The neurotoxicity of acrylamide (AA) has been the subject of extensive studies at the morphological and functional levels in both animals and man. The concern for human exposure to monomeric AA derives partly from its extensive use in molecular biology laboratories where, in the United States alone, 100,000 - 200,000 persons are potentially exposed. Initial work in this laboratory aiming at the development of techniques for using hemoglobin adducts as biomarkers for human exposure to AA, revealed the formation of glycidamide as a reactive epoxide metabolite of acrylamide in the rat (Chem. Res. Toxicol. 3, 406, 1990). In rats treated with 0 - 100 mg/kg of AA significant dose-rate effects were observed on adduct formation by both AA and glycidamide. The high rate of formation of the metabolite, especially at low doses where approximately 60% of AA was converted to glycidamide in vivo, prompted us to investigate its potential role in the induction of neurotoxic and reproductive effects attributed to AA exposure. In initial neurotoxicological experiments, the effects of the parent compound (8 - 14 days, 25 and 50 mg/kg/day) and the metabolite (8 - 14 days, 50 and 100 mg/kg/day) were compared. While at the higher dose both compounds affected the rats' performance on the rotarod, only acrylamide had a significant effect in the hindlimb splay test, which is considered a more sensitive indicator of peripheral neuropathy. On the other hand, a stronger effect was seen for glycidamide than for AA on the male reproductive system, especially on sperm cell viability. These preliminary results suggest that while the parent compound appears to be primarily responsible for the induction of peripheral neuropathy, other toxic effects associated with acrylamide exposure, such as reproductive toxicity, may be attributed to glycidamide.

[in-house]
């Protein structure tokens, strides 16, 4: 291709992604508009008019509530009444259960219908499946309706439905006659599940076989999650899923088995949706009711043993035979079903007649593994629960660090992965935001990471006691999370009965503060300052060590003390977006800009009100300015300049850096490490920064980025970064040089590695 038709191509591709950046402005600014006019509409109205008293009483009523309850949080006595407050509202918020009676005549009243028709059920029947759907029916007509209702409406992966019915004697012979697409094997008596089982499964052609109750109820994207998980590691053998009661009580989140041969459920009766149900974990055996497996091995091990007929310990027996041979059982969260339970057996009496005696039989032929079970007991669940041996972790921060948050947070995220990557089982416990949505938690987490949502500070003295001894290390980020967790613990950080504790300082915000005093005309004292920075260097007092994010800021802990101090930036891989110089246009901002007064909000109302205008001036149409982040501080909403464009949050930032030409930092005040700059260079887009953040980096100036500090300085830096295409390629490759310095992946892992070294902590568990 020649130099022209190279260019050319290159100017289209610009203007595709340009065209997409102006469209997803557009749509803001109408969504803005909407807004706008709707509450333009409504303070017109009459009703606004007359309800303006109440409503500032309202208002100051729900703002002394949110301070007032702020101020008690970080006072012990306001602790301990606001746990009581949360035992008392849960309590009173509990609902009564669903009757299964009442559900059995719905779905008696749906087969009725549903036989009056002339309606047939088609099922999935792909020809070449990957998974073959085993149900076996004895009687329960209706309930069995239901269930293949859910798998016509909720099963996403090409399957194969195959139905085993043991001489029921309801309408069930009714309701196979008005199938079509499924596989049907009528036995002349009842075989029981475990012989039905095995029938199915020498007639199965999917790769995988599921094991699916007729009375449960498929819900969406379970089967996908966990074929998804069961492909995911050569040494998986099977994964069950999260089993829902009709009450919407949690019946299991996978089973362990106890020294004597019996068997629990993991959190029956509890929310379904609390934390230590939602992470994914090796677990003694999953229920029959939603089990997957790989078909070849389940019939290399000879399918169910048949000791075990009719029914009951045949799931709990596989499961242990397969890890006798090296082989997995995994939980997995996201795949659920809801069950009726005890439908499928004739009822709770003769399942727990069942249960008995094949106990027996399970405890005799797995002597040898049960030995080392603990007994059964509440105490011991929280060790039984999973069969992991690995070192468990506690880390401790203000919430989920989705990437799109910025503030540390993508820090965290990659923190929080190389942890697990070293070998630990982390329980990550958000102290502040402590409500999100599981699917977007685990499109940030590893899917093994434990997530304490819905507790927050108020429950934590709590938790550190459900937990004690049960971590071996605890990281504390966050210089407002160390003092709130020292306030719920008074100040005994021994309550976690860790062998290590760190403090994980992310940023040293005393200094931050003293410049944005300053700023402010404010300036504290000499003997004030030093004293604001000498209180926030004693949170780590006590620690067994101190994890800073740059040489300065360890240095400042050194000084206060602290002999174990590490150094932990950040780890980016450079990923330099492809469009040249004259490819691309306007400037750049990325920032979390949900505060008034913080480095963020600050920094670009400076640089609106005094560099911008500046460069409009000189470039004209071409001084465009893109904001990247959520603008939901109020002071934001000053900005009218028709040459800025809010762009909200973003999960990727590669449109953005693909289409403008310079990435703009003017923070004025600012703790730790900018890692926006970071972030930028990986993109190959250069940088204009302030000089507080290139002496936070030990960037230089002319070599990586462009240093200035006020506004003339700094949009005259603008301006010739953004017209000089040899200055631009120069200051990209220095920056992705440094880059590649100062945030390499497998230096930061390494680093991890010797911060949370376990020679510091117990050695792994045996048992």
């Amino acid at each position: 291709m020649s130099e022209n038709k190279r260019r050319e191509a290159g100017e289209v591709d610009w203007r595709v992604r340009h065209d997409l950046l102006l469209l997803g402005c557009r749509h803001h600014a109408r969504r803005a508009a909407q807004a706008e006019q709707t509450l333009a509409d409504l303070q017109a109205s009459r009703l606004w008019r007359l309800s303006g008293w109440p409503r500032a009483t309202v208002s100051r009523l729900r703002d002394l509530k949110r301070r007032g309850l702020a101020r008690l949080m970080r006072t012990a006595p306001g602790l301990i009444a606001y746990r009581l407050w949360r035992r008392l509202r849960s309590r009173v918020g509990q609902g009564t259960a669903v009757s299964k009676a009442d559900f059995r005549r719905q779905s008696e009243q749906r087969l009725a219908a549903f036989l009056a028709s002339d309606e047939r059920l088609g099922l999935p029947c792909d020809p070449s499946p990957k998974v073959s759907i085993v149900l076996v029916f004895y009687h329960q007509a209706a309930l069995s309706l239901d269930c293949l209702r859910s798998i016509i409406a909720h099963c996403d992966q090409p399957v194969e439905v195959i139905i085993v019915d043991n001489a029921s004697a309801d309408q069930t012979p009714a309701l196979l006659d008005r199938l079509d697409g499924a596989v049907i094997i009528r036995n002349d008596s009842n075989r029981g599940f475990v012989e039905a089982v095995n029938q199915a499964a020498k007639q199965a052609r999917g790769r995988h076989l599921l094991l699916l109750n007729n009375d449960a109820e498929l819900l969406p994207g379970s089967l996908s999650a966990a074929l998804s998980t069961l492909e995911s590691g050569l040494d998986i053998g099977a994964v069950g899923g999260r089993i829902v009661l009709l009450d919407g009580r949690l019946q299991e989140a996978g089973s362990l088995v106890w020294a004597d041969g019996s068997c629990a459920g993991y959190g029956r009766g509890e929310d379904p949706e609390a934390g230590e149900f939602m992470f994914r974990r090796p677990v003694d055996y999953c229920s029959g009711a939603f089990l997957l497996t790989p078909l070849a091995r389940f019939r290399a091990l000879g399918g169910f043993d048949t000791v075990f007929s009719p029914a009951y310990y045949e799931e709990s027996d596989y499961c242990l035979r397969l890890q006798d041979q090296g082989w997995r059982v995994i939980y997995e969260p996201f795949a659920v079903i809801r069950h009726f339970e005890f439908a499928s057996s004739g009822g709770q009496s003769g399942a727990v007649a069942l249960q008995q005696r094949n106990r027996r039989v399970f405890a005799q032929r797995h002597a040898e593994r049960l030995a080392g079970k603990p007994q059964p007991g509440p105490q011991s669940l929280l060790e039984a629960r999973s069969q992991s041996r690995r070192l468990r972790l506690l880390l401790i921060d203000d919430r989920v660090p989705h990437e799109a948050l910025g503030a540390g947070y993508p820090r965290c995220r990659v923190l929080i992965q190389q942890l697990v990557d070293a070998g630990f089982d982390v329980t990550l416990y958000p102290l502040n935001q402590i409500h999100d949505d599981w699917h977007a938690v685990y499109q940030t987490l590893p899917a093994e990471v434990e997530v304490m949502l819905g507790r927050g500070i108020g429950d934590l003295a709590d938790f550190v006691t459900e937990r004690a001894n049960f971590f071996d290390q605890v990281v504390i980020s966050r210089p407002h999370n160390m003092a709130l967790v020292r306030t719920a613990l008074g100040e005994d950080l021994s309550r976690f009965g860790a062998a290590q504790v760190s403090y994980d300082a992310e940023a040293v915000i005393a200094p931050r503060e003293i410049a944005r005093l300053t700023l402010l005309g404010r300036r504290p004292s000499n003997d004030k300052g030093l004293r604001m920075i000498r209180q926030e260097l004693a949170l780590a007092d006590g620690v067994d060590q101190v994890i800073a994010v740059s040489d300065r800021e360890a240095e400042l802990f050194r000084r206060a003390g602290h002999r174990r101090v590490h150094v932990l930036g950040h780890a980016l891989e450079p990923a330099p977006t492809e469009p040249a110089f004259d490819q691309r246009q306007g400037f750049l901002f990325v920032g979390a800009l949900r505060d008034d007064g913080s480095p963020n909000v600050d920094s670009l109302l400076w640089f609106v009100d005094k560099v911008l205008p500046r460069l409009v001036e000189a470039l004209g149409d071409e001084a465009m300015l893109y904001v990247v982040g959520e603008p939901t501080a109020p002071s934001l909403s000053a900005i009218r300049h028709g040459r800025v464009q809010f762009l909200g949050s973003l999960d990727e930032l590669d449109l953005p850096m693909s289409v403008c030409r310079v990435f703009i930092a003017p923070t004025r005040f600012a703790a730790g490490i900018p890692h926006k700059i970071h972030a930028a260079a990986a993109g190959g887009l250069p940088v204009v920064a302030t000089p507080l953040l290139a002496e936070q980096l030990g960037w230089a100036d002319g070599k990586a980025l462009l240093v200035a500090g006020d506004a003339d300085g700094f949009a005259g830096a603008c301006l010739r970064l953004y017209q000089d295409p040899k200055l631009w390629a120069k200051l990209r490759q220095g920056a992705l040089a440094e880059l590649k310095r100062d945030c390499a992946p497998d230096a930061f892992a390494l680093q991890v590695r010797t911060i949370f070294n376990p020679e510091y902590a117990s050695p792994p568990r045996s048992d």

|Number of pages||6|
|Publication status||Published - 1992|
- Reproductive Toxicity
ASJC Scopus subject areas
- Cellular and Molecular Neuroscience